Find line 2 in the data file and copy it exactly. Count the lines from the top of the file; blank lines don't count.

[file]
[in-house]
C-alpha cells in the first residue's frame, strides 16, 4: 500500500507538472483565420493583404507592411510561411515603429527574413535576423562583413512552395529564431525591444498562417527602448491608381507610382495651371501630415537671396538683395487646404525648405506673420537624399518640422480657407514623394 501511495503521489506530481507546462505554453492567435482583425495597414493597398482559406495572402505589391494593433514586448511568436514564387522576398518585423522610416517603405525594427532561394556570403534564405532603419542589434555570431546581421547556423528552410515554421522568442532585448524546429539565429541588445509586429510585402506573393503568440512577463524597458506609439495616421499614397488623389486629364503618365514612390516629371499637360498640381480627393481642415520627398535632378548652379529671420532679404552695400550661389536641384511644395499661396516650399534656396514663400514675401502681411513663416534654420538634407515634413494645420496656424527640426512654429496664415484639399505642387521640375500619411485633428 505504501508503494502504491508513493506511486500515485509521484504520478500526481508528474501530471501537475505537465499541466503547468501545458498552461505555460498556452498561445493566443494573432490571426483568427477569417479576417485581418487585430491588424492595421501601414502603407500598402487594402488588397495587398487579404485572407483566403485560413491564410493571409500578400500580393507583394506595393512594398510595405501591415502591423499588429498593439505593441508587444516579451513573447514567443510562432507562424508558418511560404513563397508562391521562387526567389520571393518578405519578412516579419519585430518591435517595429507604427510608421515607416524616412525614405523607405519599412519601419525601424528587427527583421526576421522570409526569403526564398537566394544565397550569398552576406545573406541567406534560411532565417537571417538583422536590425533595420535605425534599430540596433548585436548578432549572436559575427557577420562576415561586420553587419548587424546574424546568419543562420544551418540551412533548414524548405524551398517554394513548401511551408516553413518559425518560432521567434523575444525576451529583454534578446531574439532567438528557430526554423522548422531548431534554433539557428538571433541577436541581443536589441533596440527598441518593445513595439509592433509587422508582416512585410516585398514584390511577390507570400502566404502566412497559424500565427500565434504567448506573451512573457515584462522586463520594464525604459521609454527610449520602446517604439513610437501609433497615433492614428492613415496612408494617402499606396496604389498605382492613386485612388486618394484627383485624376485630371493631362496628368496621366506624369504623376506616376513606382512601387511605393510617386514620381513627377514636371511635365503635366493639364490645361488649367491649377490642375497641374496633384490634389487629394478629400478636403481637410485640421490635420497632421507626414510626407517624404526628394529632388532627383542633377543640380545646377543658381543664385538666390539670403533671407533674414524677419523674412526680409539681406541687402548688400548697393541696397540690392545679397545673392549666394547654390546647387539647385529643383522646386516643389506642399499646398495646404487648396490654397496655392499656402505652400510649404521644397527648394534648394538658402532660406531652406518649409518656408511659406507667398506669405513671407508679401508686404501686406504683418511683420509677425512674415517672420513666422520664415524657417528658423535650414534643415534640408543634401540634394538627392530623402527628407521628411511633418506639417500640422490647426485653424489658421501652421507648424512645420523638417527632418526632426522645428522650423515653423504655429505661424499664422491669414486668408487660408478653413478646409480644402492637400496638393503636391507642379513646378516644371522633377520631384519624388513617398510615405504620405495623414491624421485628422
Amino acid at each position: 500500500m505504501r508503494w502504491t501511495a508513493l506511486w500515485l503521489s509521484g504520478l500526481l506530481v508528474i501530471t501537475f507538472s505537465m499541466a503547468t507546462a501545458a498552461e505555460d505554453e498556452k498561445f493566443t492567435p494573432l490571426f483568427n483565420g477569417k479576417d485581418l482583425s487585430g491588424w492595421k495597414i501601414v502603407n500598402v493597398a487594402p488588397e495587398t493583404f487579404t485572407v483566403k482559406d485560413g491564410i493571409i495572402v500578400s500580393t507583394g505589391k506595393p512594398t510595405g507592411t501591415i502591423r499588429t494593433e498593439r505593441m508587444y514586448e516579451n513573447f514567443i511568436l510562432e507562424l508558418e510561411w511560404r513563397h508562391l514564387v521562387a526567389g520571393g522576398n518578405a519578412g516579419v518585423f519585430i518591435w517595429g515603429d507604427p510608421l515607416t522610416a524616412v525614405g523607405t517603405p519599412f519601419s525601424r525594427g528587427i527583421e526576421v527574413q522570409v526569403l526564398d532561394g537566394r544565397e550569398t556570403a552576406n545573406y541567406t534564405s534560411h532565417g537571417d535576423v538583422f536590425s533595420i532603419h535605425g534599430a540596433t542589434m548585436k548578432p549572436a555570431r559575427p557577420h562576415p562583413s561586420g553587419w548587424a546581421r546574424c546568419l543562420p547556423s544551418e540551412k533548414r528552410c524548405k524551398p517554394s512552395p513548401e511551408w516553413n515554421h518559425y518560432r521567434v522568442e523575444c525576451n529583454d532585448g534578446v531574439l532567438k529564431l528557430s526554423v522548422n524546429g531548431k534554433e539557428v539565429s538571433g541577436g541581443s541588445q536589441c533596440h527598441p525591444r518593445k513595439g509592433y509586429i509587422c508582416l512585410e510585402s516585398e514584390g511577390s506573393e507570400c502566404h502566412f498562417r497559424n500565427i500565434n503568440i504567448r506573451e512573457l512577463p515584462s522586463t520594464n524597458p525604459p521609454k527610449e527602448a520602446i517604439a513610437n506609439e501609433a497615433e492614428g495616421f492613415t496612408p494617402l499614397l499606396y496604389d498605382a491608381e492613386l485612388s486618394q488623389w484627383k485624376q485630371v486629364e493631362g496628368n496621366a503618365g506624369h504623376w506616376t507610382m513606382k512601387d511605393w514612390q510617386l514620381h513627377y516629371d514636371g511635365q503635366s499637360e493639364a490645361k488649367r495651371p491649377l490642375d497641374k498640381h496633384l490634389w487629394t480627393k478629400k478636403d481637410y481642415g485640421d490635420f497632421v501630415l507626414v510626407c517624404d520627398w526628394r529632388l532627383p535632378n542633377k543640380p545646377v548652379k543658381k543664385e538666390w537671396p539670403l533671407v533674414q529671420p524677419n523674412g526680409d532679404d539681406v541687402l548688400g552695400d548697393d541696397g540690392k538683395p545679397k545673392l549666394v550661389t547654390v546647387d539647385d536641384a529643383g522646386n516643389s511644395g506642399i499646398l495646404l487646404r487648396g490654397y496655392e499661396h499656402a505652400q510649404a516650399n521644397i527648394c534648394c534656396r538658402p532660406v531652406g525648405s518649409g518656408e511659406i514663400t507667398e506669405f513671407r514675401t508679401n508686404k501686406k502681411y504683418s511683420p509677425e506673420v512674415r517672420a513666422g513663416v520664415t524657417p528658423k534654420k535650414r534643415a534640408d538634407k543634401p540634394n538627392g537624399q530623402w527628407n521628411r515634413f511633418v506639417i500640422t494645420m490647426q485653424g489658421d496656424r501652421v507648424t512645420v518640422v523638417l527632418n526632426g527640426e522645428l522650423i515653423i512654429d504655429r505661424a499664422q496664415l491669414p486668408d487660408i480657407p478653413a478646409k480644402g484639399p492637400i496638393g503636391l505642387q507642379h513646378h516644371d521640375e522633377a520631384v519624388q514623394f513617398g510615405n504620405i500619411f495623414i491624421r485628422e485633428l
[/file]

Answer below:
C-alpha cells in the first residue's frame, strides 16, 4: 500500500507538472483565420493583404507592411510561411515603429527574413535576423562583413512552395529564431525591444498562417527602448491608381507610382495651371501630415537671396538683395487646404525648405506673420537624399518640422480657407514623394 501511495503521489506530481507546462505554453492567435482583425495597414493597398482559406495572402505589391494593433514586448511568436514564387522576398518585423522610416517603405525594427532561394556570403534564405532603419542589434555570431546581421547556423528552410515554421522568442532585448524546429539565429541588445509586429510585402506573393503568440512577463524597458506609439495616421499614397488623389486629364503618365514612390516629371499637360498640381480627393481642415520627398535632378548652379529671420532679404552695400550661389536641384511644395499661396516650399534656396514663400514675401502681411513663416534654420538634407515634413494645420496656424527640426512654429496664415484639399505642387521640375500619411485633428 505504501508503494502504491508513493506511486500515485509521484504520478500526481508528474501530471501537475505537465499541466503547468501545458498552461505555460498556452498561445493566443494573432490571426483568427477569417479576417485581418487585430491588424492595421501601414502603407500598402487594402488588397495587398487579404485572407483566403485560413491564410493571409500578400500580393507583394506595393512594398510595405501591415502591423499588429498593439505593441508587444516579451513573447514567443510562432507562424508558418511560404513563397508562391521562387526567389520571393518578405519578412516579419519585430518591435517595429507604427510608421515607416524616412525614405523607405519599412519601419525601424528587427527583421526576421522570409526569403526564398537566394544565397550569398552576406545573406541567406534560411532565417537571417538583422536590425533595420535605425534599430540596433548585436548578432549572436559575427557577420562576415561586420553587419548587424546574424546568419543562420544551418540551412533548414524548405524551398517554394513548401511551408516553413518559425518560432521567434523575444525576451529583454534578446531574439532567438528557430526554423522548422531548431534554433539557428538571433541577436541581443536589441533596440527598441518593445513595439509592433509587422508582416512585410516585398514584390511577390507570400502566404502566412497559424500565427500565434504567448506573451512573457515584462522586463520594464525604459521609454527610449520602446517604439513610437501609433497615433492614428492613415496612408494617402499606396496604389498605382492613386485612388486618394484627383485624376485630371493631362496628368496621366506624369504623376506616376513606382512601387511605393510617386514620381513627377514636371511635365503635366493639364490645361488649367491649377490642375497641374496633384490634389487629394478629400478636403481637410485640421490635420497632421507626414510626407517624404526628394529632388532627383542633377543640380545646377543658381543664385538666390539670403533671407533674414524677419523674412526680409539681406541687402548688400548697393541696397540690392545679397545673392549666394547654390546647387539647385529643383522646386516643389506642399499646398495646404487648396490654397496655392499656402505652400510649404521644397527648394534648394538658402532660406531652406518649409518656408511659406507667398506669405513671407508679401508686404501686406504683418511683420509677425512674415517672420513666422520664415524657417528658423535650414534643415534640408543634401540634394538627392530623402527628407521628411511633418506639417500640422490647426485653424489658421501652421507648424512645420523638417527632418526632426522645428522650423515653423504655429505661424499664422491669414486668408487660408478653413478646409480644402492637400496638393503636391507642379513646378516644371522633377520631384519624388513617398510615405504620405495623414491624421485628422